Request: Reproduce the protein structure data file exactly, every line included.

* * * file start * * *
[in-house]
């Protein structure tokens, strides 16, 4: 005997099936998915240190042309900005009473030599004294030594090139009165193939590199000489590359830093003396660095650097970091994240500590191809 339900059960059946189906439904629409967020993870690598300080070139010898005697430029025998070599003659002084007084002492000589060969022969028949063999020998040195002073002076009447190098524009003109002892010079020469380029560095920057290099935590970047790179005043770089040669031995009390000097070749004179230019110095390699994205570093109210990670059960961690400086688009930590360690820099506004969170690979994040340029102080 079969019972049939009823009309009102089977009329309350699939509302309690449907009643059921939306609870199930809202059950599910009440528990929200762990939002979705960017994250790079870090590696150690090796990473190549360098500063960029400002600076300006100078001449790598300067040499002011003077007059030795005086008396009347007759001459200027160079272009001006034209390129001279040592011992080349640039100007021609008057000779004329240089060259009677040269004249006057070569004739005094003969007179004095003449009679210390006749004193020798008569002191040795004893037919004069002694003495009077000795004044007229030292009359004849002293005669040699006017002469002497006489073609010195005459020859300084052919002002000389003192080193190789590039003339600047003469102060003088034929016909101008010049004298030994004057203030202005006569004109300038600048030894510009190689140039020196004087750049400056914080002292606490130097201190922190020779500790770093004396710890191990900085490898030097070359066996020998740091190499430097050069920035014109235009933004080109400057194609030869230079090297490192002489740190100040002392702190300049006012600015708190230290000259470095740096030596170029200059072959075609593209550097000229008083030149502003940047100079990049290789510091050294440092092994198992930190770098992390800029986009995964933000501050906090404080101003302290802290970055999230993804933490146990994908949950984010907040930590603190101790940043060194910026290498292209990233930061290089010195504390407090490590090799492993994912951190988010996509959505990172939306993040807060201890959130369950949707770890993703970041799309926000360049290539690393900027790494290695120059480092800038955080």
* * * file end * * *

[in-house]
């Protein structure tokens, strides 16, 4: 005997099936998915240190042309900005009473030599004294030594090139009165193939590199000489590359830093003396660095650097970091994240500590191809 339900059960059946189906439904629409967020993870690598300080070139010898005697430029025998070599003659002084007084002492000589060969022969028949063999020998040195002073002076009447190098524009003109002892010079020469380029560095920057290099935590970047790179005043770089040669031995009390000097070749004179230019110095390699994205570093109210990670059960961690400086688009930590360690820099506004969170690979994040340029102080 079969019972049939009823009309009102089977009329309350699939509302309690449907009643059921939306609870199930809202059950599910009440528990929200762990939002979705960017994250790079870090590696150690090796990473190549360098500063960029400002600076300006100078001449790598300067040499002011003077007059030795005086008396009347007759001459200027160079272009001006034209390129001279040592011992080349640039100007021609008057000779004329240089060259009677040269004249006057070569004739005094003969007179004095003449009679210390006749004193020798008569002191040795004893037919004069002694003495009077000795004044007229030292009359004849002293005669040699006017002469002497006489073609010195005459020859300084052919002002000389003192080193190789590039003339600047003469102060003088034929016909101008010049004298030994004057203030202005006569004109300038600048030894510009190689140039020196004087750049400056914080002292606490130097201190922190020779500790770093004396710890191990900085490898030097070359066996020998740091190499430097050069920035014109235009933004080109400057194609030869230079090297490192002489740190100040002392702190300049006012600015708190230290000259470095740096030596170029200059072959075609593209550097000229008083030149502003940047100079990049290789510091050294440092092994198992930190770098992390800029986009995964933000501050906090404080101003302290802290970055999230993804933490146990994908949950984010907040930590603190101790940043060194910026290498292209990233930061290089010195504390407090490590090799492993994912951190988010996509959505990172939306993040807060201890959130369950949707770890993703970041799309926000360049290539690393900027790494290695120059480092800038955080």